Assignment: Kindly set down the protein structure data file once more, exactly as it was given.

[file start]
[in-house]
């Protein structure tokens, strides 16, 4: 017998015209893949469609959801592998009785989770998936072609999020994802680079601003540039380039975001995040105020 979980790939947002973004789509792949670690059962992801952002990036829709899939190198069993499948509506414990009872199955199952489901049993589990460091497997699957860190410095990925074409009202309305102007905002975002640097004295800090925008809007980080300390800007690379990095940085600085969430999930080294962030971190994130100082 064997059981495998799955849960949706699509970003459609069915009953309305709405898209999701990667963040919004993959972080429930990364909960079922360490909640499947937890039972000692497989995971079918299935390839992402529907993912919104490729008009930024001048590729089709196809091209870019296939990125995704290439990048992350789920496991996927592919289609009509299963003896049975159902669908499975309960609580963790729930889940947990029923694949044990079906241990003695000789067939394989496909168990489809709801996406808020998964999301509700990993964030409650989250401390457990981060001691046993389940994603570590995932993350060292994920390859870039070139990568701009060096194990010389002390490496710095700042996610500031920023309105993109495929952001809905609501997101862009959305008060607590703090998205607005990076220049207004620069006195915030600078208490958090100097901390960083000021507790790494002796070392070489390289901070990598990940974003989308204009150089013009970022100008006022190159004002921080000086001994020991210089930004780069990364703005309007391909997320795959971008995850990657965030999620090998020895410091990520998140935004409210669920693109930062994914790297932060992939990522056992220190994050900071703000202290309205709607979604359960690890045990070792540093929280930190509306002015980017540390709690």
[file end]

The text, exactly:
[in-house]
């Protein structure tokens, strides 16, 4: 017998015209893949469609959801592998009785989770998936072609999020994802680079601003540039380039975001995040105020 979980790939947002973004789509792949670690059962992801952002990036829709899939190198069993499948509506414990009872199955199952489901049993589990460091497997699957860190410095990925074409009202309305102007905002975002640097004295800090925008809007980080300390800007690379990095940085600085969430999930080294962030971190994130100082 064997059981495998799955849960949706699509970003459609069915009953309305709405898209999701990667963040919004993959972080429930990364909960079922360490909640499947937890039972000692497989995971079918299935390839992402529907993912919104490729008009930024001048590729089709196809091209870019296939990125995704290439990048992350789920496991996927592919289609009509299963003896049975159902669908499975309960609580963790729930889940947990029923694949044990079906241990003695000789067939394989496909168990489809709801996406808020998964999301509700990993964030409650989250401390457990981060001691046993389940994603570590995932993350060292994920390859870039070139990568701009060096194990010389002390490496710095700042996610500031920023309105993109495929952001809905609501997101862009959305008060607590703090998205607005990076220049207004620069006195915030600078208490958090100097901390960083000021507790790494002796070392070489390289901070990598990940974003989308204009150089013009970022100008006022190159004002921080000086001994020991210089930004780069990364703005309007391909997320795959971008995850990657965030999620090998020895410091990520998140935004409210669920693109930062994914790297932060992939990522056992220190994050900071703000202290309205709607979604359960690890045990070792540093929280930190509306002015980017540390709690």